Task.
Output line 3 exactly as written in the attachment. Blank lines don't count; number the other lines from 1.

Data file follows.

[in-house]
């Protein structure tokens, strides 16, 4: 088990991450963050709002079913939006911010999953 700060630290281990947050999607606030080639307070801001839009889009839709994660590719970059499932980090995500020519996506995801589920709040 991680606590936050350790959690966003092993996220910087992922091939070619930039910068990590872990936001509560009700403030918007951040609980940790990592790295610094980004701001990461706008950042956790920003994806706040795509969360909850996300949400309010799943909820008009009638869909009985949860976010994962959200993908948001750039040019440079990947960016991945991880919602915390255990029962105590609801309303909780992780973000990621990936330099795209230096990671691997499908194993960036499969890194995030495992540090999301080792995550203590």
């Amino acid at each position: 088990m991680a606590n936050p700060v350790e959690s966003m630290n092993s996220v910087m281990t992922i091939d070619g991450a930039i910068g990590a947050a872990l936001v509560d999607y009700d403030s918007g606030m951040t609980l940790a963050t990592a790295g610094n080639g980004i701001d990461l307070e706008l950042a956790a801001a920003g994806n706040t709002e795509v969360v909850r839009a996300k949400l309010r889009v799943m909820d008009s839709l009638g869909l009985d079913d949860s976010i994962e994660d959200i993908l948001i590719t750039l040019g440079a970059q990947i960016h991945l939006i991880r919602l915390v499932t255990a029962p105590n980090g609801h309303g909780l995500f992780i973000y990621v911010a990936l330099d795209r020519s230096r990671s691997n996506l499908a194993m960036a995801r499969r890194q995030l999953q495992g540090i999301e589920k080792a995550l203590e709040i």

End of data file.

């Amino acid at each position: 088990m991680a606590n936050p700060v350790e959690s966003m630290n092993s996220v910087m281990t992922i091939d070619g991450a930039i910068g990590a947050a872990l936001v509560d999607y009700d403030s918007g606030m951040t609980l940790a963050t990592a790295g610094n080639g980004i701001d990461l307070e706008l950042a956790a801001a920003g994806n706040t709002e795509v969360v909850r839009a996300k949400l309010r889009v799943m909820d008009s839709l009638g869909l009985d079913d949860s976010i994962e994660d959200i993908l948001i590719t750039l040019g440079a970059q990947i960016h991945l939006i991880r919602l915390v499932t255990a029962p105590n980090g609801h309303g909780l995500f992780i973000y990621v911010a990936l330099d795209r020519s230096r990671s691997n996506l499908a194993m960036a995801r499969r890194q995030l999953q495992g540090i999301e589920k080792a995550l203590e709040i």